What parts of Eugene will be affected?

The City of Eugene has heard through years of engagement efforts that residents want more housing choices, more transportation options, less pollution, and more equitable outcomes. CFEC helps communities across Oregon to achieve these outcomes.

Initially, there are two ways an area of the city will be directly impacted by CFEC:

  • Designation as a Climate-Friendly Area
  • Parking reforms for certain types of development and near frequent transit corridors
  • Electric vehicle charging infrastructure for new multi-unit and mixed-use development

Climate Friendly Areas

The City will designate Climate-Friendly Areas where people are allowed to build taller buildings and at higher densities, providing more housing and jobs. Climate-Friendly Areas will likely include downtown and some of the city’s core commercial areas and key transit corridors. In 2023, Eugene will complete a study of the most promising Climate-Friendly Areas across the city. According to the CFEC requirements, the study will include technical analysis of the potential areas, considering whether the areas are suitable (for example, they are not in the floodway or other hazard areas), require fewer policy changes (such as changes to the land use code), and achieve, or could achieve, certain housing and employment capacity targets. Importantly, the Climate-Friendly Areas Study will consider equity implications, such as potential displacement of historically marginalized community groups, as well as ways to prevent or reduce displacement.

Climate-Friendly Areas designation is one tool the City has to encourage more compact development within the current Urban Growth Boundary (UGB). These tools are referred to as land use “efficiency measures” because they enable land to develop more efficiently. They are revisited each time Eugene reviews the UGB to determine if more are needed to accommodate projected population growth. The Eugene City Council will designate Climate-Friendly Areas and adopt changes to the land use code and comprehensive plan in alignment with state requirements. These changes will be adopted with the next UGB analysis in 2026.

Parking Reform

CFEC also requires that the City change its approach to parking requirements. Right now, most new development requires a certain number of off-street parking spots be built. In Climate-Friendly Areas and in parts of the city with good transit access, this requirement will no longer exist.

As of January 1, 2023, Eugene eliminated minimum off-street parking requirements in certain situations, in alignment with the CFEC requirements. There are no longer required minimum parking for certain types of development, such as smaller housing types, childcare facilities, affordable housing, publicly supported housing, and shelters. Additionally, there are no longer minimum off-street parking requirements within one-half mile walking distance of frequent transit corridors. These changes don't mean that people can’t build parking, just that the City doesn’t require it. Most people will continue to provide some parking, but they will have more flexibility on what to provide on their individual lot, including more housing, commercial space, trees, or open space.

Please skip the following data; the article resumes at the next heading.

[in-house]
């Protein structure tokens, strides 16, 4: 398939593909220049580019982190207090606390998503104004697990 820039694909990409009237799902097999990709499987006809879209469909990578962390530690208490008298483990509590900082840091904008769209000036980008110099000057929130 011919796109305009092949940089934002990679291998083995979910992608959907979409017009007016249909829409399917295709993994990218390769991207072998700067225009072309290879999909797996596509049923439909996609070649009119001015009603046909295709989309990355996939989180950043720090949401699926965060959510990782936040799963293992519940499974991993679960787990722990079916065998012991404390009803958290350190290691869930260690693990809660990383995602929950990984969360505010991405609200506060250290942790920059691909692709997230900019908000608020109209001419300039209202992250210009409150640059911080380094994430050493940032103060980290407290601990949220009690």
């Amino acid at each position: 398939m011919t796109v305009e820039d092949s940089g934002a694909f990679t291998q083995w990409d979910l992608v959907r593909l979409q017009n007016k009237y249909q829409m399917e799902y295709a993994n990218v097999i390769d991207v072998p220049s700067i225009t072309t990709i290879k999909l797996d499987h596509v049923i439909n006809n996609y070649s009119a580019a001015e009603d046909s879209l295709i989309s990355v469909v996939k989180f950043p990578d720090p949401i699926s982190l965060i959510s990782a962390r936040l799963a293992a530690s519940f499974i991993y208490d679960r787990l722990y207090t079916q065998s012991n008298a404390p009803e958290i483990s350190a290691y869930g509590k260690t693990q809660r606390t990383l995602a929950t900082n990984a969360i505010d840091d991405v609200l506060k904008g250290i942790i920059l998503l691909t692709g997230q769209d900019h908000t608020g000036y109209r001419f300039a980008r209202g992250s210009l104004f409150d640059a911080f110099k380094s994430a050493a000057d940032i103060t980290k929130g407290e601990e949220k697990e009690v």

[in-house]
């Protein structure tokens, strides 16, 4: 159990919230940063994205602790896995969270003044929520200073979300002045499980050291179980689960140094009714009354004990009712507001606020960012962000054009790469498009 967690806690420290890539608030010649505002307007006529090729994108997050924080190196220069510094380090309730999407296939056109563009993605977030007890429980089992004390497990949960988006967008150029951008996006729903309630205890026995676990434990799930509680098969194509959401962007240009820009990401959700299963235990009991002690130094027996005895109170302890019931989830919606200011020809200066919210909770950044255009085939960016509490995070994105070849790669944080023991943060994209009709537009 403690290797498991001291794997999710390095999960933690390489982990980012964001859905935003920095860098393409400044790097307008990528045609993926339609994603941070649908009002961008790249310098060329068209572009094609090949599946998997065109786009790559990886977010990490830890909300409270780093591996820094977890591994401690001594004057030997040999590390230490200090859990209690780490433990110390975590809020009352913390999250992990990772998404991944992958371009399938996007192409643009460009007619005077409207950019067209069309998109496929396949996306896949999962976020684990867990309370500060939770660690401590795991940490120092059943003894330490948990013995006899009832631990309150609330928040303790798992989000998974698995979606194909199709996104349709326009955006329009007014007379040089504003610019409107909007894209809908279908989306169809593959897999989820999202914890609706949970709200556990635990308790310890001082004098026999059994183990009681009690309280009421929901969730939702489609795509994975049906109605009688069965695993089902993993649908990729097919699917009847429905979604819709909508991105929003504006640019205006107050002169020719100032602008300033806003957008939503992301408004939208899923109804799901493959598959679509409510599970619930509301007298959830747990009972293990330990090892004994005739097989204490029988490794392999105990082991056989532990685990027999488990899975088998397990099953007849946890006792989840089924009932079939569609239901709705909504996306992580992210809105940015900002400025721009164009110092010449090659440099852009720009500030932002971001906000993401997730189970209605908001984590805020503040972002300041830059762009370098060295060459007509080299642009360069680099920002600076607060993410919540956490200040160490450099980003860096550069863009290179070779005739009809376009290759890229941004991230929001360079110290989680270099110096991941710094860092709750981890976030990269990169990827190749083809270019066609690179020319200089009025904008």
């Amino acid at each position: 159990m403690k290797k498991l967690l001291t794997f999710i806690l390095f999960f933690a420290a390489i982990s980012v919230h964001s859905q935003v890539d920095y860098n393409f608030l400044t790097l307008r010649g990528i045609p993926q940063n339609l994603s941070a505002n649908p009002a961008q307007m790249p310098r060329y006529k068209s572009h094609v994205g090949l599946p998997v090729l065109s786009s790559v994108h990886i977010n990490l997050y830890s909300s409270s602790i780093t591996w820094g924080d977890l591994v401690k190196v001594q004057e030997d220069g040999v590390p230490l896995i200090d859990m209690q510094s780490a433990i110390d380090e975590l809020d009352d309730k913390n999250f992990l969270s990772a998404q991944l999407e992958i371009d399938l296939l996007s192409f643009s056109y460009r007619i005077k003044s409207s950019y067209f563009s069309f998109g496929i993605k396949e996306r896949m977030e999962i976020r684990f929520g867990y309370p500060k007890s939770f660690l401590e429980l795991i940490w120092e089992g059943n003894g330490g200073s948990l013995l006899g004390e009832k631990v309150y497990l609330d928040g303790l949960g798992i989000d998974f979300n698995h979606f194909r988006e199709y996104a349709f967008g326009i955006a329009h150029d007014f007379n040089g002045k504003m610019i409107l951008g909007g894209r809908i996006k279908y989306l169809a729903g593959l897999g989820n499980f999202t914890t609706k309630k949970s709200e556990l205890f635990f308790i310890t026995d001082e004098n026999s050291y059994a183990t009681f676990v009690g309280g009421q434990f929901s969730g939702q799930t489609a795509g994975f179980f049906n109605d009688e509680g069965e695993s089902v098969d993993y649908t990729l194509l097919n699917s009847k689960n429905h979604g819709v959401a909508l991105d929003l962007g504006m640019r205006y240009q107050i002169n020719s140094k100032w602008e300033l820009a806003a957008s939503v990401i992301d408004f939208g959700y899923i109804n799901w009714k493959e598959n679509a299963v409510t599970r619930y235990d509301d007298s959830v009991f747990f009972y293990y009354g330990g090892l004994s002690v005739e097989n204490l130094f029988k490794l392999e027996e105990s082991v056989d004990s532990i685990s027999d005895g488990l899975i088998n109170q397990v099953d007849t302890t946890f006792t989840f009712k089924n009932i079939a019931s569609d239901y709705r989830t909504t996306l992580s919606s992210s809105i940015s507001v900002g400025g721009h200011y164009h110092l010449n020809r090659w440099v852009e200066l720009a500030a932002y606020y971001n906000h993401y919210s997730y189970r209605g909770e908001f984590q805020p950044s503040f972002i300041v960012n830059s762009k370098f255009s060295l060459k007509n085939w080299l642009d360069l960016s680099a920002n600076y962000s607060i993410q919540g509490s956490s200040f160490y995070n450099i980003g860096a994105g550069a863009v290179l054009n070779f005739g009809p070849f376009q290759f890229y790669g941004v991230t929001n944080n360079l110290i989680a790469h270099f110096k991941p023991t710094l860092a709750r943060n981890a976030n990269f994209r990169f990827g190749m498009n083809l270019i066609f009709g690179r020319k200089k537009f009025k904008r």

This change to the development review process is the first of several changes to parking requirements as a part of CFEC. At a broader scale, Eugene will also select one of three options to reform parking requirements city-wide. City-wide parking reform will include certain improvements to parking regulations, including carpool/vanpool placement, allowing shared parking, and requirements for solar panels or tree canopy in parking lots, among other policies.

Electric Vehicle Charging

The State of Oregon has an adopted goal that 90% of new vehicles sold will be electric by 2035. To help meet that goal, the City needs to ensure people can charge their vehicles. The most convenient place to do so is at home. As of April 1, 2023, new multi-unit housing and mixed-use developments with 5 or more dwellings must now include electrical conduit (pipes) to 40% of their parking spots, ready for adding wiring and charging stations to support electric vehicles as the market expands.

Other Impacts

CFEC also requires changes to the Eugene Land Use Code so that new development is more pedestrian-friendly and supports compact design across the city. Neighborhoods must be designed with connected street, sidewalk, and accessway networks where it is safe for walking, using mobility devices, and bicycling. Commercial and mixed-use areas must have compact, walkable design, such as with building entrances oriented to the street, pedestrian-friendly parking areas, and other site design requirements. Bicycle parking for new development will also need to meet the CFEC standards which may mean more and larger spaces.

Show All Answers

1. What is Climate-Friendly and Equitable Communities?
2. What parts of Eugene will be affected?
3. What is a Climate-Friendly Area?
4. How will Climate-Friendly Areas be selected?
5. Will downtown be a Climate-Friendly Area? How does the designation interact with Urban Renewal and other existing downtown projects and priorities?
6. Will this project lead to displacement?
7. If these requirements are from the state, how do we make sure the implementation meets Eugene's specific needs?
8. When and how will you involve the public? How can neighborhood associations or other groups get involved?
9. Has any other city or state done this before?
10. Who are the decision-makers in this process?
11. How will the City “center” historically marginalized community groups?
12. If this is about “climate-friendly” development, where are the requirements for renewable energy, tree preservation, and building decarbonization?
13. What if I have concerns about the requirements of CFEC?
14. Who can I contact if I want to know more?